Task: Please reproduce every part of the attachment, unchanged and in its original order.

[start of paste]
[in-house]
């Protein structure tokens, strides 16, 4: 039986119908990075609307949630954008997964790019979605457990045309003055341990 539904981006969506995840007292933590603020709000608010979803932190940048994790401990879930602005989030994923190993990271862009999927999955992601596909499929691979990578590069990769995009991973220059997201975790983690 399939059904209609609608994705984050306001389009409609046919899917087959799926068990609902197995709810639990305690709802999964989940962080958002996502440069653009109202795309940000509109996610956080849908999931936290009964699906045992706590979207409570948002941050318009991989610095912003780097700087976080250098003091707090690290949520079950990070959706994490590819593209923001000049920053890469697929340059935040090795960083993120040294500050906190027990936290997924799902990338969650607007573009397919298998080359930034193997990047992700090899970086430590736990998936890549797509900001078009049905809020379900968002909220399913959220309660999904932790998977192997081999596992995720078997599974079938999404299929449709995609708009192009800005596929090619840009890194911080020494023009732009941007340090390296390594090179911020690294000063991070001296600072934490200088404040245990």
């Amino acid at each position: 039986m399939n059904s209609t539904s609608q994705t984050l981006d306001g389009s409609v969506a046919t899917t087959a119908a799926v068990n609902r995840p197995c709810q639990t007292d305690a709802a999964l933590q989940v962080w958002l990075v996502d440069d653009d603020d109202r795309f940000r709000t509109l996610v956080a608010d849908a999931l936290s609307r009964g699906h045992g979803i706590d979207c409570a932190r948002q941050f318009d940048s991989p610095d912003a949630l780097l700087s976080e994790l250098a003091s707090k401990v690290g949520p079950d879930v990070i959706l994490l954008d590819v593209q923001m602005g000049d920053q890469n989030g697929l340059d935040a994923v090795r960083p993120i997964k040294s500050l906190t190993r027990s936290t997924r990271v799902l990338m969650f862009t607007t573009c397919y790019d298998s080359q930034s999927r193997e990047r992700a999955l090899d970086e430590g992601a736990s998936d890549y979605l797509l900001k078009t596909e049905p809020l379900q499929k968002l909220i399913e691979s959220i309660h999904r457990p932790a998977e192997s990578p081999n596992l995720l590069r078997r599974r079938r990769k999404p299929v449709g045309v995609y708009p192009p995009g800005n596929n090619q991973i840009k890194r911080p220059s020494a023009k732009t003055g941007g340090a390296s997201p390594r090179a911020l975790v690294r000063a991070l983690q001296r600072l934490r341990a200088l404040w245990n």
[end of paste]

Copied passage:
[in-house]
């Protein structure tokens, strides 16, 4: 039986119908990075609307949630954008997964790019979605457990045309003055341990 539904981006969506995840007292933590603020709000608010979803932190940048994790401990879930602005989030994923190993990271862009999927999955992601596909499929691979990578590069990769995009991973220059997201975790983690 399939059904209609609608994705984050306001389009409609046919899917087959799926068990609902197995709810639990305690709802999964989940962080958002996502440069653009109202795309940000509109996610956080849908999931936290009964699906045992706590979207409570948002941050318009991989610095912003780097700087976080250098003091707090690290949520079950990070959706994490590819593209923001000049920053890469697929340059935040090795960083993120040294500050906190027990936290997924799902990338969650607007573009397919298998080359930034193997990047992700090899970086430590736990998936890549797509900001078009049905809020379900968002909220399913959220309660999904932790998977192997081999596992995720078997599974079938999404299929449709995609708009192009800005596929090619840009890194911080020494023009732009941007340090390296390594090179911020690294000063991070001296600072934490200088404040245990």
């Amino acid at each position: 039986m399939n059904s209609t539904s609608q994705t984050l981006d306001g389009s409609v969506a046919t899917t087959a119908a799926v068990n609902r995840p197995c709810q639990t007292d305690a709802a999964l933590q989940v962080w958002l990075v996502d440069d653009d603020d109202r795309f940000r709000t509109l996610v956080a608010d849908a999931l936290s609307r009964g699906h045992g979803i706590d979207c409570a932190r948002q941050f318009d940048s991989p610095d912003a949630l780097l700087s976080e994790l250098a003091s707090k401990v690290g949520p079950d879930v990070i959706l994490l954008d590819v593209q923001m602005g000049d920053q890469n989030g697929l340059d935040a994923v090795r960083p993120i997964k040294s500050l906190t190993r027990s936290t997924r990271v799902l990338m969650f862009t607007t573009c397919y790019d298998s080359q930034s999927r193997e990047r992700a999955l090899d970086e430590g992601a736990s998936d890549y979605l797509l900001k078009t596909e049905p809020l379900q499929k968002l909220i399913e691979s959220i309660h999904r457990p932790a998977e192997s990578p081999n596992l995720l590069r078997r599974r079938r990769k999404p299929v449709g045309v995609y708009p192009p995009g800005n596929n090619q991973i840009k890194r911080p220059s020494a023009k732009t003055g941007g340090a390296s997201p390594r090179a911020l975790v690294r000063a991070l983690q001296r600072l934490r341990a200088l404040w245990n």